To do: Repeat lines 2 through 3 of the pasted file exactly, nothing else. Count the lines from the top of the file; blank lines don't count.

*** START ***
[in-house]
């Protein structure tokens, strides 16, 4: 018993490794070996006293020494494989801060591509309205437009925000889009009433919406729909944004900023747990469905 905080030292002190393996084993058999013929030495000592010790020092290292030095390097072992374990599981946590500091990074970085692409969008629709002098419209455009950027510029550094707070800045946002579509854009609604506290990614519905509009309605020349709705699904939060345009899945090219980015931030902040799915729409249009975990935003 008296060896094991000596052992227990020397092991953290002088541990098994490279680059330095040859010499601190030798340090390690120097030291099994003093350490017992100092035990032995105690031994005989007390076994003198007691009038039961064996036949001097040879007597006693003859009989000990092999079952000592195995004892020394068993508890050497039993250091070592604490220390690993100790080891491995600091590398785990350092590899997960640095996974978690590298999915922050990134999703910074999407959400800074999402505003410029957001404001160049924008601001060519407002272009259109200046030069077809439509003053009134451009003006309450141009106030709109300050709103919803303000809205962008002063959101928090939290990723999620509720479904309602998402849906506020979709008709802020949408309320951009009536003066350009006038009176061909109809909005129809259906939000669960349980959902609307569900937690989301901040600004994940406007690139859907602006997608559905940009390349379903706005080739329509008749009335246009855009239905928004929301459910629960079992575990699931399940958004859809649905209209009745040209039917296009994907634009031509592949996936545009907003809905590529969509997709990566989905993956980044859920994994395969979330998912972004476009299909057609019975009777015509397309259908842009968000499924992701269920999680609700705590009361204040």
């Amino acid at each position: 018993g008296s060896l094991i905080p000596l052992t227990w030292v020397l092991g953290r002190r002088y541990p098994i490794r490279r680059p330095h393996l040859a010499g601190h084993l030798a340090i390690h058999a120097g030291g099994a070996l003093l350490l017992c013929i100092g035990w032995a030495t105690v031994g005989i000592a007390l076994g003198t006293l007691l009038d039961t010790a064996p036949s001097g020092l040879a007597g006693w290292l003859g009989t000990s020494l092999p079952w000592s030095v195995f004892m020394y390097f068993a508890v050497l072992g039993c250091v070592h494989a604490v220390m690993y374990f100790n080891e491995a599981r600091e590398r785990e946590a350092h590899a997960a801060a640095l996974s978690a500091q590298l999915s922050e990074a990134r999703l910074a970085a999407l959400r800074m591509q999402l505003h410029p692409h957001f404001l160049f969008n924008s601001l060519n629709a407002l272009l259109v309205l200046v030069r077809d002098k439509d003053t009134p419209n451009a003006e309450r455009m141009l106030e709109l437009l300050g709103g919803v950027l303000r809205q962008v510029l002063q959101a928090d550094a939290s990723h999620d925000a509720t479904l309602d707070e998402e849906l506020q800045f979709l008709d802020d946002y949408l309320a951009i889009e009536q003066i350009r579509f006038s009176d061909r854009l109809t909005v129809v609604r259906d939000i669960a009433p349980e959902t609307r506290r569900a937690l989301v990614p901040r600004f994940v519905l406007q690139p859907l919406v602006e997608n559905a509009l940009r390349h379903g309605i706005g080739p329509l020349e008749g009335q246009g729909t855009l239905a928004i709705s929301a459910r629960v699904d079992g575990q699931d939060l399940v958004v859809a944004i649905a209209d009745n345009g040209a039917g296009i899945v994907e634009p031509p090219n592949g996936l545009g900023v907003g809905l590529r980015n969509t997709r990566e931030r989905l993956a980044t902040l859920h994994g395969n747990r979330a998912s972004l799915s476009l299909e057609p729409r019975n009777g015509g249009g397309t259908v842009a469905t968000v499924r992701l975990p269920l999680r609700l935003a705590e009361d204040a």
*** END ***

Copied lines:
């Protein structure tokens, strides 16, 4: 018993490794070996006293020494494989801060591509309205437009925000889009009433919406729909944004900023747990469905 905080030292002190393996084993058999013929030495000592010790020092290292030095390097072992374990599981946590500091990074970085692409969008629709002098419209455009950027510029550094707070800045946002579509854009609604506290990614519905509009309605020349709705699904939060345009899945090219980015931030902040799915729409249009975990935003 008296060896094991000596052992227990020397092991953290002088541990098994490279680059330095040859010499601190030798340090390690120097030291099994003093350490017992100092035990032995105690031994005989007390076994003198007691009038039961064996036949001097040879007597006693003859009989000990092999079952000592195995004892020394068993508890050497039993250091070592604490220390690993100790080891491995600091590398785990350092590899997960640095996974978690590298999915922050990134999703910074999407959400800074999402505003410029957001404001160049924008601001060519407002272009259109200046030069077809439509003053009134451009003006309450141009106030709109300050709103919803303000809205962008002063959101928090939290990723999620509720479904309602998402849906506020979709008709802020949408309320951009009536003066350009006038009176061909109809909005129809259906939000669960349980959902609307569900937690989301901040600004994940406007690139859907602006997608559905940009390349379903706005080739329509008749009335246009855009239905928004929301459910629960079992575990699931399940958004859809649905209209009745040209039917296009994907634009031509592949996936545009907003809905590529969509997709990566989905993956980044859920994994395969979330998912972004476009299909057609019975009777015509397309259908842009968000499924992701269920999680609700705590009361204040």
């Amino acid at each position: 018993g008296s060896l094991i905080p000596l052992t227990w030292v020397l092991g953290r002190r002088y541990p098994i490794r490279r680059p330095h393996l040859a010499g601190h084993l030798a340090i390690h058999a120097g030291g099994a070996l003093l350490l017992c013929i100092g035990w032995a030495t105690v031994g005989i000592a007390l076994g003198t006293l007691l009038d039961t010790a064996p036949s001097g020092l040879a007597g006693w290292l003859g009989t000990s020494l092999p079952w000592s030095v195995f004892m020394y390097f068993a508890v050497l072992g039993c250091v070592h494989a604490v220390m690993y374990f100790n080891e491995a599981r600091e590398r785990e946590a350092h590899a997960a801060a640095l996974s978690a500091q590298l999915s922050e990074a990134r999703l910074a970085a999407l959400r800074m591509q999402l505003h410029p692409h957001f404001l160049f969008n924008s601001l060519n629709a407002l272009l259109v309205l200046v030069r077809d002098k439509d003053t009134p419209n451009a003006e309450r455009m141009l106030e709109l437009l300050g709103g919803v950027l303000r809205q962008v510029l002063q959101a928090d550094a939290s990723h999620d925000a509720t479904l309602d707070e998402e849906l506020q800045f979709l008709d802020d946002y949408l309320a951009i889009e009536q003066i350009r579509f006038s009176d061909r854009l109809t909005v129809v609604r259906d939000i669960a009433p349980e959902t609307r506290r569900a937690l989301v990614p901040r600004f994940v519905l406007q690139p859907l919406v602006e997608n559905a509009l940009r390349h379903g309605i706005g080739p329509l020349e008749g009335q246009g729909t855009l239905a928004i709705s929301a459910r629960v699904d079992g575990q699931d939060l399940v958004v859809a944004i649905a209209d009745n345009g040209a039917g296009i899945v994907e634009p031509p090219n592949g996936l545009g900023v907003g809905l590529r980015n969509t997709r990566e931030r989905l993956a980044t902040l859920h994994g395969n747990r979330a998912s972004l799915s476009l299909e057609p729409r019975n009777g015509g249009g397309t259908v842009a469905t968000v499924r992701l975990p269920l999680r609700l935003a705590e009361d204040a």